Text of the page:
> reasons from our perspective, but which is also a very different
> discussion), we need some sort of mechanism which decouples the literal
> dependency system from access permission (much like uses/provides does).
> For example if I could declare that my module uses "javax.ejb", and, in
> so doing, automatically grants public and private reflective access to
> the module that provides that service, this would be a good outcome.  A
> module which answers to that service name could be responsible for
> reflective access to the application module, providing that information
> privately to any other framework modules which require it.
> The migration story looks much better in this light: module descriptors
> still can be quite terse and specific.  Applications which use
> reflective frameworks do not need gratuitous exports; in fact it's much
> more fluid for a user to say "I require these helper libraries; I use
> EJB; that's it" which means they don't have to worry about the details
> of whatever particular environment they run in.  This also has the
> advantage of allowing new Java 9-generation specifications to stipulate
> standard service names for each specification (e.g. "javax.ejb",
> "javax.cdi", that sort of thing).
> While this doesn't cover 100% of our remaining issues with Jigsaw (of
> course; we'll all continue moving through the issues list as we have
> been to get us there), meeting these requirements would go a long way
> towards at least having a reflection story that is more practical for
> present-day frameworks to move forward with.  So the last requirement
> would be:
> • A module definition must be able to establish that an "indirect"
> dependency exists on an otherwise unknown module providing a capability,
> wherein that module may require public or public+private reflection
> access to some or all packages without compile/link access.  This could
> possibly exist in conjunction with, or as an evolution of, the current
> services mechanism, however a complicating factor is that the current
> mechanism is based specifically on types, whereas a purely symbolic
> relationship might be better for this purpose (this is not a requirement
> though if it can be made to work as-is).  Note that any symbolic
> relationship system would need some in-code discovery mechanism such
> that consumers of the capability are made available to the provider
> and/or vice-versa, in order to make practical use of the relationship.
> The following example syntax is meant to be unambiguous and
> illustrative; no specific attempt is made to reuse existing keywords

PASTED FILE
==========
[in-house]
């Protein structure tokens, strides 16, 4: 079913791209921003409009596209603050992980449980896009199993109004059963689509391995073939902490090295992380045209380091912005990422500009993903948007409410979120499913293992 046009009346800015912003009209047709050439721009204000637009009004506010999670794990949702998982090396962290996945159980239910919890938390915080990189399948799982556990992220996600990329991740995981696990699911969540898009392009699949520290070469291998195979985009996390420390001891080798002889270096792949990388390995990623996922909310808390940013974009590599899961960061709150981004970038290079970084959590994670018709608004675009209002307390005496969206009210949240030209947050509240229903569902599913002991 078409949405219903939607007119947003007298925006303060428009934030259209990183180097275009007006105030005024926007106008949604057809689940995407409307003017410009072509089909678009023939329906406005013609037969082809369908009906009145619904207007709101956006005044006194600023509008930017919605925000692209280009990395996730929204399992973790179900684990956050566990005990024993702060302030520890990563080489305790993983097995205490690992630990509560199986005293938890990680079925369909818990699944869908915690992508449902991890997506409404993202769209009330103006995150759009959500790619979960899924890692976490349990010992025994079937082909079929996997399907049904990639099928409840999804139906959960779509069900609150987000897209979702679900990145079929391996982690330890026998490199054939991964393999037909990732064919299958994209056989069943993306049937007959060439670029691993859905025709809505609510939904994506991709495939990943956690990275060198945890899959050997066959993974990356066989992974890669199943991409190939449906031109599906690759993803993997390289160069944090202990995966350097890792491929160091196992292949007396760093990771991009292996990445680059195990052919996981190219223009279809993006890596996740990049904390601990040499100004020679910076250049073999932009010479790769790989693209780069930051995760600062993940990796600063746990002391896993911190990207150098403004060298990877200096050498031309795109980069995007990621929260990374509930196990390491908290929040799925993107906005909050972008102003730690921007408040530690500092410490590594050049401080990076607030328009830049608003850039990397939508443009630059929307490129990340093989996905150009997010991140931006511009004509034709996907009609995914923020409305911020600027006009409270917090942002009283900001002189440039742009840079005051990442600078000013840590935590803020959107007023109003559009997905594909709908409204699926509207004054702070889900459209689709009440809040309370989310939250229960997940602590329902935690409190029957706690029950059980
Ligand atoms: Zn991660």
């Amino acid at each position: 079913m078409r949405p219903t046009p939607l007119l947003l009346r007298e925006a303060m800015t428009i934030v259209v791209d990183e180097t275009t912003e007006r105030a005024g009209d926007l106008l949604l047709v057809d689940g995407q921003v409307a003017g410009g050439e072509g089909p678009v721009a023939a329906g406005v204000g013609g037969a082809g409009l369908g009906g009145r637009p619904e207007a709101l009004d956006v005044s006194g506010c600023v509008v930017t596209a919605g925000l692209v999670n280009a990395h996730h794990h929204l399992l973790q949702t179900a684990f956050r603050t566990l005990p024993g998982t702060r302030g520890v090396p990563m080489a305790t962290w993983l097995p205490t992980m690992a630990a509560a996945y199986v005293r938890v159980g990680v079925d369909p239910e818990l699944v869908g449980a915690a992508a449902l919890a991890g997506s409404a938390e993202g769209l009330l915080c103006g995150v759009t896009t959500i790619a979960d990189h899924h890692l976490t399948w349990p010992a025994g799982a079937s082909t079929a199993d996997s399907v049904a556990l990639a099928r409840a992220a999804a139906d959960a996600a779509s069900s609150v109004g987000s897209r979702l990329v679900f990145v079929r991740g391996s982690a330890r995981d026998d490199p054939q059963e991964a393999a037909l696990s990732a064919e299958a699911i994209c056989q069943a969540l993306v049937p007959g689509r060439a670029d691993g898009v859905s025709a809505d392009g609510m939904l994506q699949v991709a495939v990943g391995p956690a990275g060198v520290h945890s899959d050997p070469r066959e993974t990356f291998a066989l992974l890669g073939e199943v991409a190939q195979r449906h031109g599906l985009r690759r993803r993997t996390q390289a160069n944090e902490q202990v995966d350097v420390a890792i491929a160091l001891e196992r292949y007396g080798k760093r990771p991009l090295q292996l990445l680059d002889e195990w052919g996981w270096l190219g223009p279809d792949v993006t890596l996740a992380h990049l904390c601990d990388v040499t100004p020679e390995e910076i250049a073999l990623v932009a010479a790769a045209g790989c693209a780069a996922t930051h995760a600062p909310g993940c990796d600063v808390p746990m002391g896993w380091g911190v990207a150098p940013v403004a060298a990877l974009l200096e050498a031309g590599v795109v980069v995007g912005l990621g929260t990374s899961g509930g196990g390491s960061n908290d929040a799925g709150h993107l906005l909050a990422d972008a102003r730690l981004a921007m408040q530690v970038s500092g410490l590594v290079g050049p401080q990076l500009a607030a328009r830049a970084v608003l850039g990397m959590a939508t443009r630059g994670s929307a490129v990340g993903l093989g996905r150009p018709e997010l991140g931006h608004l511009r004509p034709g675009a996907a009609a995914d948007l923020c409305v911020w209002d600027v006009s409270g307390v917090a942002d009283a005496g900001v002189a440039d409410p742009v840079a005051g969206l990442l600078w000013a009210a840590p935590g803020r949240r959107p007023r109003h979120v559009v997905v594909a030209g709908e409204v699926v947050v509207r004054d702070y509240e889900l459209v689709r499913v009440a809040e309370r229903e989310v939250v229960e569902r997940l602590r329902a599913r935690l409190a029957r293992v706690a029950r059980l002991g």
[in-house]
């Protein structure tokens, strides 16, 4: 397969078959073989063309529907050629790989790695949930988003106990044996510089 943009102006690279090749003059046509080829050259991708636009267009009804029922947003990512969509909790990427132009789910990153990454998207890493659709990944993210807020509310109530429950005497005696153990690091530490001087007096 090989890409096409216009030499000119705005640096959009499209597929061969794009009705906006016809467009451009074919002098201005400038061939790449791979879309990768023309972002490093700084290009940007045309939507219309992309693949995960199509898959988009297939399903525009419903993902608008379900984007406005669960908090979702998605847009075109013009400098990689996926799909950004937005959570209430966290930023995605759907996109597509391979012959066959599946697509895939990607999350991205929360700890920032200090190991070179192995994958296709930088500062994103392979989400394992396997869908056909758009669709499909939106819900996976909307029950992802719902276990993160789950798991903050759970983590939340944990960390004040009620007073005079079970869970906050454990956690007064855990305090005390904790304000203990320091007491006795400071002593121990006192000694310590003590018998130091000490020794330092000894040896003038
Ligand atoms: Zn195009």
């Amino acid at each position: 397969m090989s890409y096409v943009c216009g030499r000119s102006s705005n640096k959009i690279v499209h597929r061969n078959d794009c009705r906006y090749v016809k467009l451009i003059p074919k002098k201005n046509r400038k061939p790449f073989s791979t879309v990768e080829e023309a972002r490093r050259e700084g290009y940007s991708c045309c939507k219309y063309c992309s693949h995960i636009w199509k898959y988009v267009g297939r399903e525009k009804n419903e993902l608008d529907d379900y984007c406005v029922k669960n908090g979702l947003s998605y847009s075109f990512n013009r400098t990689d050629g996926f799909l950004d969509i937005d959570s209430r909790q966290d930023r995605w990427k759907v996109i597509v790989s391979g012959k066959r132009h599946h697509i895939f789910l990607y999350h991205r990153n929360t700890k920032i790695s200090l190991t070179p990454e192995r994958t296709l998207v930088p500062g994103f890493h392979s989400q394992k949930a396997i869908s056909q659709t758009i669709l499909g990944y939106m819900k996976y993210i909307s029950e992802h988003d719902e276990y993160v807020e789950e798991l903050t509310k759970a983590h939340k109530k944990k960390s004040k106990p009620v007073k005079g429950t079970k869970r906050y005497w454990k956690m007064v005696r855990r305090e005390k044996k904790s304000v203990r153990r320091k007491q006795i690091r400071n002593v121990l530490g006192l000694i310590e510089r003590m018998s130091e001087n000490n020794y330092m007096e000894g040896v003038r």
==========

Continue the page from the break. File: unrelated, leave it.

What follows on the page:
> (for example), or even to imply an endorsement of the current descriptor
> mechanism at all, but to clarify how this might look in practice and
> provide a practical application of the ideas herein.
> Example 1: A contrived provider of the fictional framework
> "javax.fictional.orm" illustrating provides/uses-based access granting
> module {
>       // Require a module dependency, and give it private reflection
> access to everything
>       requires org.apache.commons.beanutils with private reflection on *;
>       // Require a module dependency with no reflection
>       requires org.apache.commons.logging;
>       // Provide the framework
>       provides javax.fictional.orm.ORM
>           using private reflection
>           with,
>      ;
> }
> Example 2: A contrived consumer of #1
> module com.mycompany.application {
>       uses javax.fictional.orm.ORM; // automatically gives private
> reflection
> }
> Example 3: Grant reflection access to a couple of packages to a named
> non-dependency module
> module com.mycompany.application {
>       grant public reflection on
>           com.mycompay.application.package1,
>           com.mycompay.application.package2
>       to;
> }
> Example 4: Behave like Java 8
> module com.mycompany.application {
>       grant private reflection on * to *;
> }
> Example 5: Behave like Java 8, but restrict private access without
> requiring a security manager
> module com.mycompany.application {
>       grant public reflection on * to *;
> }
> Example 6: An example of using CDI and EJB with symbolic capabilities
> module com.mycompany.application {
>       uses capability javax.ejb, javax.cdi
> }
> Example 7: An example of providing EJB with symbolic capabilities
> module {
>       [...]
>       provides capability javax.ejb using private reflection;
> }
> --
> - DML